How many ways are there to tie a necktie? Five? Ten? A hundred?
Actually, new research by mathematicians in Sweden shows that there are 177,147 possible ways to do it. That's over a thousand times more than what researchers found in a 1999 study, which listed only 85 different ways.
If that study didn't get you to ditch the Windsor knot, maybe the new one will.
The new research got going after one of the mathematicians noticed that a fancy knot featured in the movie "The Matrix Reloaded" wasn't on the 1999 list. In response, the mathematician and his colleagues decided to take the formula for determining every possible knot back to the drawing board.
What did they come up with? A new formula that bumps up the number of possible "winding moves" from eight to 11, and allows for multiple tucks and tying with the thin end of the tie.
In addition to the knot seen in "The Matrix," the new formula allows for other knots that recently have become popular, including "the Eldredge" and "the Trinity."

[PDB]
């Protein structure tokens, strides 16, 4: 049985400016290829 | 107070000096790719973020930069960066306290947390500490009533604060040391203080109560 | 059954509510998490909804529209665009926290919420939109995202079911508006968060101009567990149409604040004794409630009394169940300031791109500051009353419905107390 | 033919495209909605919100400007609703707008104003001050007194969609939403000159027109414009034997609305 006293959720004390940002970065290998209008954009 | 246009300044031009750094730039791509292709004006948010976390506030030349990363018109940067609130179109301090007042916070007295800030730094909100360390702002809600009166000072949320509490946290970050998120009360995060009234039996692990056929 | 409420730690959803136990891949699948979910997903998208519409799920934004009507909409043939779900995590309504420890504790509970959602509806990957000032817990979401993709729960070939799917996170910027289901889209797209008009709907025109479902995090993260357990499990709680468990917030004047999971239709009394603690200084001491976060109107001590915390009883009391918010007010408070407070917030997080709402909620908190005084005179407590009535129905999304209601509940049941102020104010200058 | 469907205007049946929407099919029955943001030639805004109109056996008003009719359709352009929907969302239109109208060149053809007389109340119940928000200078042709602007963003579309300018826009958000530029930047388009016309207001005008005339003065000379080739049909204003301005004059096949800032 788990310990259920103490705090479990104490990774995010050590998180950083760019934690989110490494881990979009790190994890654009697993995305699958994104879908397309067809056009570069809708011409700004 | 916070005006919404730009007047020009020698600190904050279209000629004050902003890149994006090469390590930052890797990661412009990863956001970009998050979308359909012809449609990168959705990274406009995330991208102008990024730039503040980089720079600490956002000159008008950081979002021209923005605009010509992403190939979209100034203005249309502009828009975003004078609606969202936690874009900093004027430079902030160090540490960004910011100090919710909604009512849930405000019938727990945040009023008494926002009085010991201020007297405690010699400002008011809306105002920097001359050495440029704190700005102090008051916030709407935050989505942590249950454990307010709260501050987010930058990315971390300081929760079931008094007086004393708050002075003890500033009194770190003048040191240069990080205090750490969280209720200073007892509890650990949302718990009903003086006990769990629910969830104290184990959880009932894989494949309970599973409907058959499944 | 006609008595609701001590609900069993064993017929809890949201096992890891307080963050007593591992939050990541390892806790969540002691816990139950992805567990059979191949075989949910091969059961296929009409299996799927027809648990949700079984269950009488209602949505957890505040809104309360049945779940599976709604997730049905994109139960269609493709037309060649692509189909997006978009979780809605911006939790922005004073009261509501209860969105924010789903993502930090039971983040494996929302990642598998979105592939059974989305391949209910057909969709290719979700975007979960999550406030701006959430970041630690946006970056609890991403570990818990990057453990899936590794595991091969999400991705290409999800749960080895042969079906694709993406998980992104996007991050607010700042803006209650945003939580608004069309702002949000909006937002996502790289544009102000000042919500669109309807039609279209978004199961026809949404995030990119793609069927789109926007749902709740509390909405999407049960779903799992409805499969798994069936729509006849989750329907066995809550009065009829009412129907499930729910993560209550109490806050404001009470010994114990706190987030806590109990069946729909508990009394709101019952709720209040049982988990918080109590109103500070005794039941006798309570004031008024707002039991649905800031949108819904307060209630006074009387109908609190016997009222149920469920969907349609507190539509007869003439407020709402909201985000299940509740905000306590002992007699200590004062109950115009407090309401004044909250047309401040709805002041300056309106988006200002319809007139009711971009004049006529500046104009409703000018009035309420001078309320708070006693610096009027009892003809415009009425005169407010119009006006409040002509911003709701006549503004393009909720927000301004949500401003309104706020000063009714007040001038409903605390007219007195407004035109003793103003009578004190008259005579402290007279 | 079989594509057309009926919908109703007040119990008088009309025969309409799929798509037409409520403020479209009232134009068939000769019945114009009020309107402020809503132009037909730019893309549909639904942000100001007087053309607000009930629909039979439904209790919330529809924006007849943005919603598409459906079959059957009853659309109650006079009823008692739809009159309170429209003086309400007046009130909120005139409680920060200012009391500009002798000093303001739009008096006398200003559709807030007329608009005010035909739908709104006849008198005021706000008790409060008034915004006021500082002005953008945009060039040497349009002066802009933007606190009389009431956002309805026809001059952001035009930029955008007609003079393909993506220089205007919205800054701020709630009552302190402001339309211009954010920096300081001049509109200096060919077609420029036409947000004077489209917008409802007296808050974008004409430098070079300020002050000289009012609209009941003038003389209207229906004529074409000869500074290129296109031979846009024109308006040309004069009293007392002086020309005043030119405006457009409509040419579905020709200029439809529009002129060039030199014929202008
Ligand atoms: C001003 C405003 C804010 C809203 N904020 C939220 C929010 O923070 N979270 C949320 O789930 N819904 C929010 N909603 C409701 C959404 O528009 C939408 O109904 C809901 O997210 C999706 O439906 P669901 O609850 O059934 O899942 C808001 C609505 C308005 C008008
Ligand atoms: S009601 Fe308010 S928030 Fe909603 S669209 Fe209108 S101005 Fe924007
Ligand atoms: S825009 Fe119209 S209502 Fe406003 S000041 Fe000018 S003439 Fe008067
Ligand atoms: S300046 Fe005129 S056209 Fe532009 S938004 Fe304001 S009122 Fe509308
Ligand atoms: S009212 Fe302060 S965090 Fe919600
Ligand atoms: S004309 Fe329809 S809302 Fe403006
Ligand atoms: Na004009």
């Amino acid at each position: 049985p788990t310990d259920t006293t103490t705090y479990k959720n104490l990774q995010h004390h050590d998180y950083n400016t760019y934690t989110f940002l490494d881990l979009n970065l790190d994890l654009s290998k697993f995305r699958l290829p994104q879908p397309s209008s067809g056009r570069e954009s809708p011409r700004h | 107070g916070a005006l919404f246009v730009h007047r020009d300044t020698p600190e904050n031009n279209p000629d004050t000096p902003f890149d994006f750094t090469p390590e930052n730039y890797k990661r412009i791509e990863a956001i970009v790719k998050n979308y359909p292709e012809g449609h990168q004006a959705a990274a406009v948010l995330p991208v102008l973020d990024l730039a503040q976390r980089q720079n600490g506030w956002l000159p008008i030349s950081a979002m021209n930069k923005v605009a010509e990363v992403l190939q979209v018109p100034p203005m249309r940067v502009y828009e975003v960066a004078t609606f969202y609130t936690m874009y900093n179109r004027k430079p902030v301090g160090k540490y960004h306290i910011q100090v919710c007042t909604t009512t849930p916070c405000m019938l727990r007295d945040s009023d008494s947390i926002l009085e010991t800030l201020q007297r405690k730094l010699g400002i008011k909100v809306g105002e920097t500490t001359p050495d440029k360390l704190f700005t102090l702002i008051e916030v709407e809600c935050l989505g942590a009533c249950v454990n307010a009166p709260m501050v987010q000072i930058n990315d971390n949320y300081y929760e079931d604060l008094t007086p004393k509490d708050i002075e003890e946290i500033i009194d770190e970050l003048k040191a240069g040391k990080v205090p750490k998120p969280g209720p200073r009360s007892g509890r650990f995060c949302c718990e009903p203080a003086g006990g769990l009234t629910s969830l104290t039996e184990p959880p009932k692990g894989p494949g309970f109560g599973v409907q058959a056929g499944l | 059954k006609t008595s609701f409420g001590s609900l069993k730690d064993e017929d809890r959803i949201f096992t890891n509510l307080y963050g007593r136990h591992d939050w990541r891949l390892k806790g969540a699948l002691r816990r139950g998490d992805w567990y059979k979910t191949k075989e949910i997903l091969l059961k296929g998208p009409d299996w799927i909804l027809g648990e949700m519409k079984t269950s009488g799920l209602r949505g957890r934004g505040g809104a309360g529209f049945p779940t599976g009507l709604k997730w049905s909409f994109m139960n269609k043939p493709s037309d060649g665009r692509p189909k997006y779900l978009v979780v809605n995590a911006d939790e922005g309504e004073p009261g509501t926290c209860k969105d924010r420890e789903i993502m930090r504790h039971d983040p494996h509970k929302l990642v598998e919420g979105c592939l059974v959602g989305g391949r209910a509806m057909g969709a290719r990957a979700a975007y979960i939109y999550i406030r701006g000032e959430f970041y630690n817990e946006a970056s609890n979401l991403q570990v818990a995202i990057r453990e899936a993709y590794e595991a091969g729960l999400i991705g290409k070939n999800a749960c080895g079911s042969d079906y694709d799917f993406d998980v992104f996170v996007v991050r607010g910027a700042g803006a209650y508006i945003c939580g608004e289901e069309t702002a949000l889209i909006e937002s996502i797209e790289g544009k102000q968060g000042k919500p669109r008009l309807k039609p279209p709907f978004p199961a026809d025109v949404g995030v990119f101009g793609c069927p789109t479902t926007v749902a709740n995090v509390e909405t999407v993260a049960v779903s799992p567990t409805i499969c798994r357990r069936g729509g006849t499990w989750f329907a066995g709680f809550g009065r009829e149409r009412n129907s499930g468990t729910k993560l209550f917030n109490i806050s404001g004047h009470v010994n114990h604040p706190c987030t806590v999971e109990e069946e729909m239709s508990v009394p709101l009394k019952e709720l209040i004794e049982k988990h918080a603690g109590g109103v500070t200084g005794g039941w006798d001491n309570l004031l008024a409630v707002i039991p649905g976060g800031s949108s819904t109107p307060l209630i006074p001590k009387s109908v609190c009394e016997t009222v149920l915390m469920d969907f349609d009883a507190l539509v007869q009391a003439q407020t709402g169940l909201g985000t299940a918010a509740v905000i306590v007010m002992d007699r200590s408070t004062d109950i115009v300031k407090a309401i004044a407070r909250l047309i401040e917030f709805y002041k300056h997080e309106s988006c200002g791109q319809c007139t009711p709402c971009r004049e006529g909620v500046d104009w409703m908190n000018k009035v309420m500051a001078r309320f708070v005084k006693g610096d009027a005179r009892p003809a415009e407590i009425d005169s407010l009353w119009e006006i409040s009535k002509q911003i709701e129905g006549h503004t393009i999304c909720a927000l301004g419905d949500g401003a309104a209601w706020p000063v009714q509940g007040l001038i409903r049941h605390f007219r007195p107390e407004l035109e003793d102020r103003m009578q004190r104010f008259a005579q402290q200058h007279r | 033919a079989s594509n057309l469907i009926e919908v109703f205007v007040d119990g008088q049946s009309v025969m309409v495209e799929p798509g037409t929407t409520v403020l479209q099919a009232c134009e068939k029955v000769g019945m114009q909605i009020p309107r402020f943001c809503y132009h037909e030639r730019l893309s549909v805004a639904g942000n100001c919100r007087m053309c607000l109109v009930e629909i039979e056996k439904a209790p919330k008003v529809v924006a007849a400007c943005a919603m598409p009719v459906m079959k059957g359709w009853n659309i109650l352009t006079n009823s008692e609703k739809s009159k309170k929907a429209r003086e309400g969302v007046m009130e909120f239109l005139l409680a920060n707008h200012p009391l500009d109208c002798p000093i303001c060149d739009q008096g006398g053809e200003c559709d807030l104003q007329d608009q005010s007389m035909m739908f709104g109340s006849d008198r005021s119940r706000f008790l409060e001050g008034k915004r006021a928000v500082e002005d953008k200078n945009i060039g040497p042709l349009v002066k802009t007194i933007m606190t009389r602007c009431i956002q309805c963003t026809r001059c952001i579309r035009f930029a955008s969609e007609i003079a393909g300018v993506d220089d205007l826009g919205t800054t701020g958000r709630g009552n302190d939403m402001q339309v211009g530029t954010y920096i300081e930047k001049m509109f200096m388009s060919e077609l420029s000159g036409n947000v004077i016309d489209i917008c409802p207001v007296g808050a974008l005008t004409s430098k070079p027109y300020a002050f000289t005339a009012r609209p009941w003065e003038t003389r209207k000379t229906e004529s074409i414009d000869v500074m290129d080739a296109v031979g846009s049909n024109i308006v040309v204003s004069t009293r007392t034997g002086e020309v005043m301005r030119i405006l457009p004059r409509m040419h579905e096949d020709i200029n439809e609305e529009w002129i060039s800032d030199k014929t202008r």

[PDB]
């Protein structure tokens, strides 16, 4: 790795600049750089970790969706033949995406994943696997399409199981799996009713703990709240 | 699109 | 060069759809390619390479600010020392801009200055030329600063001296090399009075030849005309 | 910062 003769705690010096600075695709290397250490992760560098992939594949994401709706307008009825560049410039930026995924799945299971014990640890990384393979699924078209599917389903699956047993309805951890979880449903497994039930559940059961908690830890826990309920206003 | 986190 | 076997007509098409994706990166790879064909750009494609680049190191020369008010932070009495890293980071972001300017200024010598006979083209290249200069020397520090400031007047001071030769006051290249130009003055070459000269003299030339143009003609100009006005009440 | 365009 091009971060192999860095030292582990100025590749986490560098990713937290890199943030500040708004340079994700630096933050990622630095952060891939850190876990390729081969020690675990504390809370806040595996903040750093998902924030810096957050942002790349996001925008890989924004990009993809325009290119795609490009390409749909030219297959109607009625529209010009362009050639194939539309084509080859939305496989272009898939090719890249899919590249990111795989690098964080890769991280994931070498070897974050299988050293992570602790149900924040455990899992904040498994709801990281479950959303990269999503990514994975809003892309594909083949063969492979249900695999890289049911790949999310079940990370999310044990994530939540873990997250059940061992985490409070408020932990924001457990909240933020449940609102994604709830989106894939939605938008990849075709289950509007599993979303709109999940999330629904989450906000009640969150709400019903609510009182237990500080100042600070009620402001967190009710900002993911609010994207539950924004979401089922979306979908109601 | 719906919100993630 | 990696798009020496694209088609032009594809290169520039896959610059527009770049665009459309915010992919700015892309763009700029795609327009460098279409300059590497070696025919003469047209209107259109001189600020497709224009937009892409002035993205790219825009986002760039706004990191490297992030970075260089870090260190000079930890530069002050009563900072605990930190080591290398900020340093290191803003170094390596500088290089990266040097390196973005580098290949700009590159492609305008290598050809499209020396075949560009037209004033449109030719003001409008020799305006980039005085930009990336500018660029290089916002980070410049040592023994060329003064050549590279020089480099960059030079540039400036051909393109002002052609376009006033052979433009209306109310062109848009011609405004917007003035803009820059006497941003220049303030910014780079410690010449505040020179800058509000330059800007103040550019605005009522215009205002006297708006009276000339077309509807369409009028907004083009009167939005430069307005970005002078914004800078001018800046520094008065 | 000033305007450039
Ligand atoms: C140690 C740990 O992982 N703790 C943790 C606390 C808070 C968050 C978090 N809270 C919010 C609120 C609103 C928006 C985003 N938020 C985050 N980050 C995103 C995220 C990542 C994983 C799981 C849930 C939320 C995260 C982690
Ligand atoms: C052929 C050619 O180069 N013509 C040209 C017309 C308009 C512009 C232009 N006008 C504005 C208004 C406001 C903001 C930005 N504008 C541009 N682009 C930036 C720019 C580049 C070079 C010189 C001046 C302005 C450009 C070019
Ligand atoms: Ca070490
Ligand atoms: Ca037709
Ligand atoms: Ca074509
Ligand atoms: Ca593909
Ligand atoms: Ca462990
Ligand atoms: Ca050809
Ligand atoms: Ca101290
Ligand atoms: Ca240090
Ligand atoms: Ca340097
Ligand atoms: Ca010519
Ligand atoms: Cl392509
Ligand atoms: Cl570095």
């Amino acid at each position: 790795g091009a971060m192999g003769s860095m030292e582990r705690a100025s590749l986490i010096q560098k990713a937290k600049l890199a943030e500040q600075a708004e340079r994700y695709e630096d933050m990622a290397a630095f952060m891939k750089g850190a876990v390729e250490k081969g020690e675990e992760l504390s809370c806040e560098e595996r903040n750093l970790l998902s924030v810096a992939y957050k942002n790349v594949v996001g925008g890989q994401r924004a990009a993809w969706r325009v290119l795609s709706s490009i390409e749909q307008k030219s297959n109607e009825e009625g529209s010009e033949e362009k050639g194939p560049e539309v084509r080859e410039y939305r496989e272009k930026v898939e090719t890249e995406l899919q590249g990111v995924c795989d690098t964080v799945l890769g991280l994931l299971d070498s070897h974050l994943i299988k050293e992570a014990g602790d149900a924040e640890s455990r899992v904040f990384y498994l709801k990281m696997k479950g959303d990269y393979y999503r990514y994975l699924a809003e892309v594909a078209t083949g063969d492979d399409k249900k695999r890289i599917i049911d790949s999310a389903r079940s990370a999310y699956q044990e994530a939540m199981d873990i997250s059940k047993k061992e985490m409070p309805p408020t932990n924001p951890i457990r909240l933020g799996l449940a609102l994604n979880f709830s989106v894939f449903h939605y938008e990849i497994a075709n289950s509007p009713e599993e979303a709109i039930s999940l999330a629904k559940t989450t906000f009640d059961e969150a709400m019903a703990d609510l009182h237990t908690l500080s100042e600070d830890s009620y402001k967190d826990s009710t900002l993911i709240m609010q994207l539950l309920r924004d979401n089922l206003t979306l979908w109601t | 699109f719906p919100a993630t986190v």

If you'd like to try out a novel knot, have a look at the online random tie knot generator the mathematicians created.
"I have tried 10 or 20 of them, and most of them to be quite honest look kind of awkward," lead researcher Mikael Vejdemo-Johansson of the KTH Royal Institute of Technology in Stockholm told New Scientist. "This is pure speculation, but it seems to be the fraction of really attractive tie knots goes down when we widen the scope."
If math and knots seem like strange bedfellows, they're not. Knot theory, or the mathematical study of knots and their properties, dates back to the 19th Century.
The new research results were submitted for online publication in the journal ArXiv on Jan. 31.
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